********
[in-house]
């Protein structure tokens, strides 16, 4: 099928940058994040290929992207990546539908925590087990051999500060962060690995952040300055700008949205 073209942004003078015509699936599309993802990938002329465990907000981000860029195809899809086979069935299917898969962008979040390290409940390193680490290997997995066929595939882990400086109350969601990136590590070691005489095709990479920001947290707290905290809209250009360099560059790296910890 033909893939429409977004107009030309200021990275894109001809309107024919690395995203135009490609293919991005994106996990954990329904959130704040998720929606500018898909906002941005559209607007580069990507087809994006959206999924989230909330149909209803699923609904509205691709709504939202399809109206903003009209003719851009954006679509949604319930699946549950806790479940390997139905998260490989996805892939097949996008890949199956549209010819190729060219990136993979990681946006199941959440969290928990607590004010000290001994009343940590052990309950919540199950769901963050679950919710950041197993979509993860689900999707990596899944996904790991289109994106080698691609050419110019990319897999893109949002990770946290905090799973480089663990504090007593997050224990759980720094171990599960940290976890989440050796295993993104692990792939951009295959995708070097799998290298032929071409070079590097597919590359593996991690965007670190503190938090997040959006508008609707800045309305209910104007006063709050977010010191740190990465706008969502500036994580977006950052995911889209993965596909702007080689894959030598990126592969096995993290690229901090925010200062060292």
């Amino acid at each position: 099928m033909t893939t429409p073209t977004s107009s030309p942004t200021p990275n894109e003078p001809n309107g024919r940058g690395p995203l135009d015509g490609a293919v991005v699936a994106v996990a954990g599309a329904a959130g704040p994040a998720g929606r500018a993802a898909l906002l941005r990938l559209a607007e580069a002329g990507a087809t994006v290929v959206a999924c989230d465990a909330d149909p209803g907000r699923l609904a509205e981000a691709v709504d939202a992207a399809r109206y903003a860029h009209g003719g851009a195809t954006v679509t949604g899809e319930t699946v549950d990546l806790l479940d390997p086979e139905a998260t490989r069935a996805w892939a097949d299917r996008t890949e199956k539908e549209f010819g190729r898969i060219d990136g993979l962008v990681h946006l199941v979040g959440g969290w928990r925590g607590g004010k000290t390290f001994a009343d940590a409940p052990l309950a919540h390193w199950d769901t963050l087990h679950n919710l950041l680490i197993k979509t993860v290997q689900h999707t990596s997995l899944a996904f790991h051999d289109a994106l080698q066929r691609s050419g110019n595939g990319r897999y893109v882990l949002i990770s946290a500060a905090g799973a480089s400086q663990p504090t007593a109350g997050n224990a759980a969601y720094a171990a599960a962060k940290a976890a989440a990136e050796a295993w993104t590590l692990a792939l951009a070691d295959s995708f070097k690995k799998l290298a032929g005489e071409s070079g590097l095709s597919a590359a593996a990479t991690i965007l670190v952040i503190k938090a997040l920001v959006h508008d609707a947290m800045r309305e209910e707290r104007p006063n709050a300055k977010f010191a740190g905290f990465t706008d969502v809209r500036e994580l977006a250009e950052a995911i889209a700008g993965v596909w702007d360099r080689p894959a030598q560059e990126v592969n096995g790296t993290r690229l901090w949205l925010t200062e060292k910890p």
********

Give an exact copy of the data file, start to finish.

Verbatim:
[in-house]
């Protein structure tokens, strides 16, 4: 099928940058994040290929992207990546539908925590087990051999500060962060690995952040300055700008949205 073209942004003078015509699936599309993802990938002329465990907000981000860029195809899809086979069935299917898969962008979040390290409940390193680490290997997995066929595939882990400086109350969601990136590590070691005489095709990479920001947290707290905290809209250009360099560059790296910890 033909893939429409977004107009030309200021990275894109001809309107024919690395995203135009490609293919991005994106996990954990329904959130704040998720929606500018898909906002941005559209607007580069990507087809994006959206999924989230909330149909209803699923609904509205691709709504939202399809109206903003009209003719851009954006679509949604319930699946549950806790479940390997139905998260490989996805892939097949996008890949199956549209010819190729060219990136993979990681946006199941959440969290928990607590004010000290001994009343940590052990309950919540199950769901963050679950919710950041197993979509993860689900999707990596899944996904790991289109994106080698691609050419110019990319897999893109949002990770946290905090799973480089663990504090007593997050224990759980720094171990599960940290976890989440050796295993993104692990792939951009295959995708070097799998290298032929071409070079590097597919590359593996991690965007670190503190938090997040959006508008609707800045309305209910104007006063709050977010010191740190990465706008969502500036994580977006950052995911889209993965596909702007080689894959030598990126592969096995993290690229901090925010200062060292």
């Amino acid at each position: 099928m033909t893939t429409p073209t977004s107009s030309p942004t200021p990275n894109e003078p001809n309107g024919r940058g690395p995203l135009d015509g490609a293919v991005v699936a994106v996990a954990g599309a329904a959130g704040p994040a998720g929606r500018a993802a898909l906002l941005r990938l559209a607007e580069a002329g990507a087809t994006v290929v959206a999924c989230d465990a909330d149909p209803g907000r699923l609904a509205e981000a691709v709504d939202a992207a399809r109206y903003a860029h009209g003719g851009a195809t954006v679509t949604g899809e319930t699946v549950d990546l806790l479940d390997p086979e139905a998260t490989r069935a996805w892939a097949d299917r996008t890949e199956k539908e549209f010819g190729r898969i060219d990136g993979l962008v990681h946006l199941v979040g959440g969290w928990r925590g607590g004010k000290t390290f001994a009343d940590a409940p052990l309950a919540h390193w199950d769901t963050l087990h679950n919710l950041l680490i197993k979509t993860v290997q689900h999707t990596s997995l899944a996904f790991h051999d289109a994106l080698q066929r691609s050419g110019n595939g990319r897999y893109v882990l949002i990770s946290a500060a905090g799973a480089s400086q663990p504090t007593a109350g997050n224990a759980a969601y720094a171990a599960a962060k940290a976890a989440a990136e050796a295993w993104t590590l692990a792939l951009a070691d295959s995708f070097k690995k799998l290298a032929g005489e071409s070079g590097l095709s597919a590359a593996a990479t991690i965007l670190v952040i503190k938090a997040l920001v959006h508008d609707a947290m800045r309305e209910e707290r104007p006063n709050a300055k977010f010191a740190g905290f990465t706008d969502v809209r500036e994580l977006a250009e950052a995911i889209a700008g993965v596909w702007d360099r080689p894959a030598q560059e990126v592969n096995g790296t993290r690229l901090w949205l925010t200062e060292k910890p």